Some astoundingly grim news on the "economic recovery" front: half of American households are receiving government funds
to support themselves. No matter which way you slice it, this number
isn't good news for the Obama administration -- they can spin the jobs
numbers by ignoring the number of people who dropped out of the
workforce, but this statistic is pretty straightforward.
RELATED: AP fact-check blasts Obama spending claims
The 49.1% of the population in a household that gets benefits is up
from 30% in the early 1980s and 44.4% as recently as the third quarter
The increase in recent years is likely due in large part to the
lingering effects of the recession. As of early 2011, 15% of people
lived in a household that received food stamps, 26% had someone enrolled
in Medicaid and 2% had a member receiving unemployment benefits.
Families doubling up to save money or pool expenses also is likely
leading to more multigenerational households. But even without the
effects of the recession, there would be a larger reliance on
The Census data show that 16% of the population lives in a household
where at least one member receives Social Security and 15% receive or
live with someone who gets Medicare.
There is likely a lot of overlap,
since Social Security and Medicare tend to go hand in hand, but those
percentages also are likely to increase as the Baby Boom generation
It seems that Newt Gingrich's nickname for President Obama rings true:
he really is the "food stamp president." More people than ever are
relying on the state to support their families, and that's a major
indictment on Obama's first term.
Furthermore, this puts even more pressure on the economic aspect of the
presidential election. There's no way to cut the deficit until fewer
people are on the government payroll -- unless, of course, Congress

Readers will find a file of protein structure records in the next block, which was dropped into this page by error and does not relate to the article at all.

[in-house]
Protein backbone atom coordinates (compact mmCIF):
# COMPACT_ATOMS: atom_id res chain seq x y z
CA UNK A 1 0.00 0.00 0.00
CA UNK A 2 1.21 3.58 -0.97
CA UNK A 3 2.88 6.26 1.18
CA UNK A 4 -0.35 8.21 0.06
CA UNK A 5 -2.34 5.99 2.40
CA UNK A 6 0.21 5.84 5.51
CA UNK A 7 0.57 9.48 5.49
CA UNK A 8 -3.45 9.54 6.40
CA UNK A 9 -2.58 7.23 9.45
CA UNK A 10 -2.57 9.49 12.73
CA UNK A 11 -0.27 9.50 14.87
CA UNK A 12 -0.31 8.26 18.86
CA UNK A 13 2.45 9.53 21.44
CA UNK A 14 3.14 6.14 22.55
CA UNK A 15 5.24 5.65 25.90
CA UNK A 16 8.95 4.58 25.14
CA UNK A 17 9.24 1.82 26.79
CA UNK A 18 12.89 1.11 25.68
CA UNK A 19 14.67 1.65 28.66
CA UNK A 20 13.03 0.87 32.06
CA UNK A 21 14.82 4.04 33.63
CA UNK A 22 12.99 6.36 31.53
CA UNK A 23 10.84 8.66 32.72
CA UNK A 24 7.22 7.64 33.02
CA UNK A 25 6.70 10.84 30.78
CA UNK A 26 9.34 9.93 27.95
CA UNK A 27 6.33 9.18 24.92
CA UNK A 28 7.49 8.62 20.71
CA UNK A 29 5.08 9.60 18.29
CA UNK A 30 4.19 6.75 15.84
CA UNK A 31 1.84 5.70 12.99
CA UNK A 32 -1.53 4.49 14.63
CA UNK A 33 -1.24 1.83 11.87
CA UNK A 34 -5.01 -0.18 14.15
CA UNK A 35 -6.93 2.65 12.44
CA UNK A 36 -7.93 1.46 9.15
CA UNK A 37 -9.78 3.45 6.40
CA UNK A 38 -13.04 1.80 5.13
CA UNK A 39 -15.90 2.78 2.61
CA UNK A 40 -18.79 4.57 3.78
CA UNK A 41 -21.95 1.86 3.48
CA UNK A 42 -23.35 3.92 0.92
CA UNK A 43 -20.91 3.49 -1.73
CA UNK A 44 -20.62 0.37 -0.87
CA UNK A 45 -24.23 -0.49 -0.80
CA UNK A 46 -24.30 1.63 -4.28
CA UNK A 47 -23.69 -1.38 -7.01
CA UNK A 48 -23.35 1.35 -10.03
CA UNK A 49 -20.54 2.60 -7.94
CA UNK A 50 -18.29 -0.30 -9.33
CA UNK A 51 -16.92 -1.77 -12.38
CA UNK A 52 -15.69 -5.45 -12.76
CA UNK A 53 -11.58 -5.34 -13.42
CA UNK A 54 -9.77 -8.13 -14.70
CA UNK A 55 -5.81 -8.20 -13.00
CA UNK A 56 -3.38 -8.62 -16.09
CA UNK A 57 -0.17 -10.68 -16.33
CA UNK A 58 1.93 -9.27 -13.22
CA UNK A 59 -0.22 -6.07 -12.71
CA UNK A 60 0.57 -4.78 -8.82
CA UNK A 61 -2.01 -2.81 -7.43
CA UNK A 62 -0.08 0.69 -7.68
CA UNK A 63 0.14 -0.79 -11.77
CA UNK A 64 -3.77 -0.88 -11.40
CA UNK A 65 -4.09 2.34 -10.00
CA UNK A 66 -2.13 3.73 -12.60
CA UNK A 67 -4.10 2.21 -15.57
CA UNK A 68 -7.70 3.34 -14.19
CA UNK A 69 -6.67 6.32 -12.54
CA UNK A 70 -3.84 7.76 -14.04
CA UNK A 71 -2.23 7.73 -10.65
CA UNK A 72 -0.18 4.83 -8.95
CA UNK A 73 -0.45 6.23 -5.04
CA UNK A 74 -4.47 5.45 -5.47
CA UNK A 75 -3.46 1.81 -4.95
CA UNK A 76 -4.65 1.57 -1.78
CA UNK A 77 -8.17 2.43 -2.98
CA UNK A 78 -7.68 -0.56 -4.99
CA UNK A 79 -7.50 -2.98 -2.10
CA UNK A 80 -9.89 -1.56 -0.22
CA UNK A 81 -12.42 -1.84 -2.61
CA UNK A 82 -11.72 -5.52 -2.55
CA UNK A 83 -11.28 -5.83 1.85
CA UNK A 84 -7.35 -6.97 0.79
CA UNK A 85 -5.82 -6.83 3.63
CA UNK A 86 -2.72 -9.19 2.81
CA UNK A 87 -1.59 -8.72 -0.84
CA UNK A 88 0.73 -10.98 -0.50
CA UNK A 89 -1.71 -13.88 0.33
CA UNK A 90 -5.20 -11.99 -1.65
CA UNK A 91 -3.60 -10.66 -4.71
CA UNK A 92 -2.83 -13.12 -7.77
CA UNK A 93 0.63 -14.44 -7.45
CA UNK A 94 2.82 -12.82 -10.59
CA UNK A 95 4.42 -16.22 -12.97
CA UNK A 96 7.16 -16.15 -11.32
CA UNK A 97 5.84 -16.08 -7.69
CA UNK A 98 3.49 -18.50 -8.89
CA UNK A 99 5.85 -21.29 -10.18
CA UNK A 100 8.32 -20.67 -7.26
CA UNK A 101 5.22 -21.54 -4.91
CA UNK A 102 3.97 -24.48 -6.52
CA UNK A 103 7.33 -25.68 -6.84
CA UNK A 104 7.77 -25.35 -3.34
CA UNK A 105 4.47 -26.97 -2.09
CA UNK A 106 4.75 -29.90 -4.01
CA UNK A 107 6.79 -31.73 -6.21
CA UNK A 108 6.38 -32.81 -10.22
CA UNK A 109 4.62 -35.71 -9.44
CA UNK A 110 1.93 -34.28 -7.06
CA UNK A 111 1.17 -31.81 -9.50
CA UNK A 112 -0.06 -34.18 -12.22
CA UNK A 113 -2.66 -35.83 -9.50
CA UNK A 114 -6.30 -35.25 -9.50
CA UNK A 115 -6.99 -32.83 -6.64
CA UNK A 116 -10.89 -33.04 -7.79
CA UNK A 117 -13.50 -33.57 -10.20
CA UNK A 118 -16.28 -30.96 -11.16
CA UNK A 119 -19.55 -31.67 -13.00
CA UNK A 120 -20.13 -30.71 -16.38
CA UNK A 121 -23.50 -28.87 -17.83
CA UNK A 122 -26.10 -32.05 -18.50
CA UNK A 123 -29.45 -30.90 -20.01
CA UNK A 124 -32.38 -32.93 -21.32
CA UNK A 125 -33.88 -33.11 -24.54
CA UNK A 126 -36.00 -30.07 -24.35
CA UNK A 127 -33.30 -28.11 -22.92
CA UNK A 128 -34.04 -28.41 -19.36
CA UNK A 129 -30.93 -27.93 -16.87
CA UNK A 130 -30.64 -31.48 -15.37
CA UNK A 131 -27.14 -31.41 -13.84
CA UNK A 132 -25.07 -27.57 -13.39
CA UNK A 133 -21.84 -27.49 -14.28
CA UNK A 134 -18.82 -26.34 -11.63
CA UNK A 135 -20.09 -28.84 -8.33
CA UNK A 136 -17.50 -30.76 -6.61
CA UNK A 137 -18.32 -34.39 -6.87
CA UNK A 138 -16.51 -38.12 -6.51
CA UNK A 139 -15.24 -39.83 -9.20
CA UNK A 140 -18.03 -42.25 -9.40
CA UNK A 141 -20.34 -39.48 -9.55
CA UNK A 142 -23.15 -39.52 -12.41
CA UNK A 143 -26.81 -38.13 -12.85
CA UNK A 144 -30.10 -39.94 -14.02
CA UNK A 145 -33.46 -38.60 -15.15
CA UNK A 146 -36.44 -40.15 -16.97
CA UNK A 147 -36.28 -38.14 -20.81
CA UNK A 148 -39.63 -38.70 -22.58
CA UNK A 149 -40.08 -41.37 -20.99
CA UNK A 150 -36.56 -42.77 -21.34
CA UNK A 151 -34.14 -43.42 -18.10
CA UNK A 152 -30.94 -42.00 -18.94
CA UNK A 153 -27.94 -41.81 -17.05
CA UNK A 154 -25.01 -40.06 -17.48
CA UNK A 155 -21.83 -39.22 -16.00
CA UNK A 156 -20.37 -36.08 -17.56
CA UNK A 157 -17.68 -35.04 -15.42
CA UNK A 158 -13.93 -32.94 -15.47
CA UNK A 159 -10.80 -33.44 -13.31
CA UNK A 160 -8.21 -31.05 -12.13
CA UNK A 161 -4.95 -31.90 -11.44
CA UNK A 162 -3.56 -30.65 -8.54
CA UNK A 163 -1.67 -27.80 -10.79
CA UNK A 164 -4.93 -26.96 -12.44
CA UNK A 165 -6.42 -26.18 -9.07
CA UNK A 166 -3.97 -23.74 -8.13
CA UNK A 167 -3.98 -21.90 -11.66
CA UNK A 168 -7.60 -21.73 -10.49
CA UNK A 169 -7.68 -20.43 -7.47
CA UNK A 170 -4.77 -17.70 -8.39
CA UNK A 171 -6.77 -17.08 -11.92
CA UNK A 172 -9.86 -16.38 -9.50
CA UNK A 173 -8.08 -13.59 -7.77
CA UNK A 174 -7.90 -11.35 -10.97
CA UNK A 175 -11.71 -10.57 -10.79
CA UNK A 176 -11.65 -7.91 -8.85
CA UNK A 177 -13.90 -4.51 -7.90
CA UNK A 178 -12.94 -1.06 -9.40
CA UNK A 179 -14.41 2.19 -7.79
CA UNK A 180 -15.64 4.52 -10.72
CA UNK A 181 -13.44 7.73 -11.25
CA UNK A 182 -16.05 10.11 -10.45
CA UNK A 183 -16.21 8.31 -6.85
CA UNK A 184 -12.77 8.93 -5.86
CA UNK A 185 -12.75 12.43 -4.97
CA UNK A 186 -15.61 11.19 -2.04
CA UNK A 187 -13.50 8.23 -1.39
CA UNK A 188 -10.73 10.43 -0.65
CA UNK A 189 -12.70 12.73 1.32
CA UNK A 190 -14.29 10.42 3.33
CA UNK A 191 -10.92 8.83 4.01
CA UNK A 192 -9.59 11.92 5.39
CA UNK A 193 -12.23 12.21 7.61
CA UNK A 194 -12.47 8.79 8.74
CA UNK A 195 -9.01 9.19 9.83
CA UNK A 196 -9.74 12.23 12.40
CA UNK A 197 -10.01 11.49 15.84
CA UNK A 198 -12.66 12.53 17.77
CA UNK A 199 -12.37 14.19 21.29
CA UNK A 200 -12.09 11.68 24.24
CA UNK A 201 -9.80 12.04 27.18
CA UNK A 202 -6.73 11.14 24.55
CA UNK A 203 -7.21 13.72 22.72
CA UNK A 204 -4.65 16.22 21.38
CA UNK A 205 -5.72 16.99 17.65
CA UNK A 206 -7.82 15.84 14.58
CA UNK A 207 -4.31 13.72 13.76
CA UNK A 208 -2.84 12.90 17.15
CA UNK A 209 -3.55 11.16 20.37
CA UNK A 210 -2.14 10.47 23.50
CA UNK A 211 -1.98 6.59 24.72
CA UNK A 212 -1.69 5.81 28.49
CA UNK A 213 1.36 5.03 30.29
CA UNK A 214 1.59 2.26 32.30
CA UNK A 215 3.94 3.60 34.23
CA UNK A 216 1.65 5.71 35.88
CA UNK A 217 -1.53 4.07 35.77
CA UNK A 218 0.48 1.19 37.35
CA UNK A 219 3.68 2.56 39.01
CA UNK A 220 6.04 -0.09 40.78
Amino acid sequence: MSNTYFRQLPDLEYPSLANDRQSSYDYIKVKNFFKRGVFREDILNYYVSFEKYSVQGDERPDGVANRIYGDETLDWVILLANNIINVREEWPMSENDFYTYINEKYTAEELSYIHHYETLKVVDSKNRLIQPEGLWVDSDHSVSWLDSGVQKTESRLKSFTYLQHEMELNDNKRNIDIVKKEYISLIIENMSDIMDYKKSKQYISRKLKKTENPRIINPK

imposes massive (and sure to be massively unpopular) tax hikes.
Really, if this is the direction we're headed, how many people want to keep going "forward?"
MSNBC contributor Meghan McCain appeared on Rev. Al Sharpton’s
program on Thursday, where she said that the Republican party treats
her like a “freak” and a “mutant” simply because she holds some moderate
views on divisive social issues. McCain has often made herself out to
be a victim of close-minded conservatives who simply reject her for her
less-than-dogmatic policy preferences. But McCain forgets that she has
made a career of being a contrarian – her vehicle for getting air time
consists almost entirely of starting fights with Republican pundits and
After Sen. John McCain’s 2008 presidential bid, his
daughter emerged as the most prominent figure to rise from the ashes of
that defeat – with the notable exception of former Alaska Gov. Sarah Palin.
But in 2009, McCain emerged as a pugilistic voice when she told critics of her figure to “kiss her fat ass.” U.S. News and World Reports and Politico editorials
from the time branded her “the future of the Republican party” for her
pugnacity and forthrightness. At the time, it appeared as though they